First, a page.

Executive summary for the week: Zimbabwe's surrogate currency
Zimbabwe’s President Robert Mugabe has issued regulations providing the legal basis for the issuance of ‘bond notes,’ a surrogate currency his government hopes will ease a biting US dollar bank note shortage, according to a government notice issued late Monday.
Zimbabwe informally dollarised in 2009 to tame hyperinflation which peaked at 500 billion at the height of a political and economic crisis in 2008, but has experienced an acute shortage of US dollar notes since the beginning of the year, blamed on the country’s ever widening trade gap, among other factors.
According to an extraordinary government gazette, Mugabe used the Presidential Powers (Temporary Measures) Act to amend the Reserve Bank of Zimbabwe Act to designate bond notes as legal tender. A bond note unit (dollar) will trade at par with one US dollar, according to the notice. The central bank is now expected to bring the local currency into circulation this week.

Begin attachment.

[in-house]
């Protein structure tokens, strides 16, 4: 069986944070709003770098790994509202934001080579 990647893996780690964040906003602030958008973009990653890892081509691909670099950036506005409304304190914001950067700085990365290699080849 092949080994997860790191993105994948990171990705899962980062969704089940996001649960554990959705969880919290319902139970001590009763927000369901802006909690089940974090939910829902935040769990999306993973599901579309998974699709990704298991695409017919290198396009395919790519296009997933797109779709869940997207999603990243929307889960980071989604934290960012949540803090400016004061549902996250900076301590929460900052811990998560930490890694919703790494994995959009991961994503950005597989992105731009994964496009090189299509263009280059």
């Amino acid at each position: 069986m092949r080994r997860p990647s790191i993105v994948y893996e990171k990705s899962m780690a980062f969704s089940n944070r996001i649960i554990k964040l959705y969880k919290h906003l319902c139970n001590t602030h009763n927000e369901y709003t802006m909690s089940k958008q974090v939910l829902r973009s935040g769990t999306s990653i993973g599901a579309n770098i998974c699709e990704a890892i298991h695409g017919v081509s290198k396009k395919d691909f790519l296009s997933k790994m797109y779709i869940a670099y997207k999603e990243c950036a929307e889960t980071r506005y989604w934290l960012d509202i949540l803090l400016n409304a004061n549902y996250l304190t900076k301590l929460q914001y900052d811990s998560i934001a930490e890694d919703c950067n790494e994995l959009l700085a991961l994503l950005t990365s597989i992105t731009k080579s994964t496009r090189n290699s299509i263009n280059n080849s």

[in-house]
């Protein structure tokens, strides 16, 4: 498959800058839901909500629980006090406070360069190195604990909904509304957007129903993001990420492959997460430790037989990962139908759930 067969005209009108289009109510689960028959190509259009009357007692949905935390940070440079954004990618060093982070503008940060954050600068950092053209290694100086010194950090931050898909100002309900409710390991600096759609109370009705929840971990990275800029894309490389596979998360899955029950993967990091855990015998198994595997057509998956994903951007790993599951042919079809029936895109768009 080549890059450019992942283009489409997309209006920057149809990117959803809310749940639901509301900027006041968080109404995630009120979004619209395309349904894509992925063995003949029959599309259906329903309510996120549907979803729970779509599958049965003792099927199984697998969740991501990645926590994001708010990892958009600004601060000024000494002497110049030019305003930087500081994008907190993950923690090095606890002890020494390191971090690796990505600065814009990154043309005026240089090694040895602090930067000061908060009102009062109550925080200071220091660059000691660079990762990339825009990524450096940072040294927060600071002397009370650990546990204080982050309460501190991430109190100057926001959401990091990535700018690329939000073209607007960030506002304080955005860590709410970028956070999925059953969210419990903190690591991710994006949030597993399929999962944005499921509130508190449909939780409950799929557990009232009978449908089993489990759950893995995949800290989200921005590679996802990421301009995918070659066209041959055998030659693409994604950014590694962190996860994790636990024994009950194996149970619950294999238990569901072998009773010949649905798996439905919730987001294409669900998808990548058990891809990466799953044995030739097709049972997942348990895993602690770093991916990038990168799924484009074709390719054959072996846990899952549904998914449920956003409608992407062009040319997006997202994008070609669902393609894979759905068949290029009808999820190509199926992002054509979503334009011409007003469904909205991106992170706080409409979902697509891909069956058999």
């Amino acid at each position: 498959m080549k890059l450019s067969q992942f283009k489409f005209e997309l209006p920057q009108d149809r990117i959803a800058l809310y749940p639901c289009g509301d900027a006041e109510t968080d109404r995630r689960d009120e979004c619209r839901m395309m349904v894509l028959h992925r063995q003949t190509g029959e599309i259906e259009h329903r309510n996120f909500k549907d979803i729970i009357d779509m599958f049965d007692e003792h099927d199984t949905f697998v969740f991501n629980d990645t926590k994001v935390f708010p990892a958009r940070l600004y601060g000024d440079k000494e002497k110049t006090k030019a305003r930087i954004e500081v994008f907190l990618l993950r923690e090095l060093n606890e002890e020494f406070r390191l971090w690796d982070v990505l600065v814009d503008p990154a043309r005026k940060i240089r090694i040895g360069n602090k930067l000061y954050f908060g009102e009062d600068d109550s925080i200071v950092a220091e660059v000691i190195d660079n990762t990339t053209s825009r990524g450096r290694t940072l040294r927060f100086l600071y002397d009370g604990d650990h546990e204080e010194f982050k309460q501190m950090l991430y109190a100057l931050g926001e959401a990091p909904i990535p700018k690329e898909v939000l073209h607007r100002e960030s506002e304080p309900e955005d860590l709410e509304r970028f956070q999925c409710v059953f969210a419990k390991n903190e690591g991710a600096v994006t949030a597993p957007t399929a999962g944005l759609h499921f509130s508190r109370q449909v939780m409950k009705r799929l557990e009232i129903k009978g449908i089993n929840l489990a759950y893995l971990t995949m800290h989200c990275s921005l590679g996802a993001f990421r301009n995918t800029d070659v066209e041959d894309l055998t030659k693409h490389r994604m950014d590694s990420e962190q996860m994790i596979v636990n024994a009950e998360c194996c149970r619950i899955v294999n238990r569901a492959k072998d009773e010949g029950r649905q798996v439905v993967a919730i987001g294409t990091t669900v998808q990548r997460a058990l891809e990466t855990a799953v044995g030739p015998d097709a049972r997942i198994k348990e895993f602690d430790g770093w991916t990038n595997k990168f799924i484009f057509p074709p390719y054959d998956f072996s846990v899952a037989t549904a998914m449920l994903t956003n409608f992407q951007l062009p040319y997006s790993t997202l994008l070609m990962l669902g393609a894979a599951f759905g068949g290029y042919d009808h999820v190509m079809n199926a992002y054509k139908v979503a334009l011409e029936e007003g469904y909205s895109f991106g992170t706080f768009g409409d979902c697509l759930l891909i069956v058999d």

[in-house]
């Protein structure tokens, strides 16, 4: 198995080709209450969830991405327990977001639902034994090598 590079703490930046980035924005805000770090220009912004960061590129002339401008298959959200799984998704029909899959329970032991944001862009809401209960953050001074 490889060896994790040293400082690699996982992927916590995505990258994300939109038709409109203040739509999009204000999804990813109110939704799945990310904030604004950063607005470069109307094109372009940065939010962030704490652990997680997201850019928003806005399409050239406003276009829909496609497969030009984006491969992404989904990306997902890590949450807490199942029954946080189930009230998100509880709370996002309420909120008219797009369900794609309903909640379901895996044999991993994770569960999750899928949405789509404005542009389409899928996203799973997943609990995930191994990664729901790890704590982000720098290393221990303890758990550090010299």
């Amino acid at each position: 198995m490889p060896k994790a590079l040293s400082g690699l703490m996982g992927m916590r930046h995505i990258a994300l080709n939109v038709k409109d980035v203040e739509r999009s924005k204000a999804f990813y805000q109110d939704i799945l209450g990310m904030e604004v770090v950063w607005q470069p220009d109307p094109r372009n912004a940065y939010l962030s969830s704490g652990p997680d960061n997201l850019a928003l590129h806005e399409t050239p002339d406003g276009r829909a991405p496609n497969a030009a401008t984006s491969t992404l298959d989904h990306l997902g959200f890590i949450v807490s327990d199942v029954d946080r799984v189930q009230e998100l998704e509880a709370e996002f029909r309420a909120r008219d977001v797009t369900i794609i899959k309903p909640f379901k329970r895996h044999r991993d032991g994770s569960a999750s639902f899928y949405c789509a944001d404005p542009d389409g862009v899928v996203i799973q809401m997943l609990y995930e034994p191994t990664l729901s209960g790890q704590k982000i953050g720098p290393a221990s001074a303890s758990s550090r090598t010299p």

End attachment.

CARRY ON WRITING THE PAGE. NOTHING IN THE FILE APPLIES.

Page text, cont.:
The central bank says the surrogate currency will be backed by a US$200 million facility provided by the African Export Import bank.
After the hyperinflation crisis which wiped savings and deepened poverty, the central bank’s plans to issue a local currency have raised fears that the Mugabe government, which projects a US$1 billion budget deficit this year (7 percent of GDP and 25 percent of the 2016 budget) will once again stoke inflation by resorting to printing money.
The plans have triggered some legal challenges and a series of street protests, including possibly the biggest anti-Mugabe demonstration in a decade, held on July 6.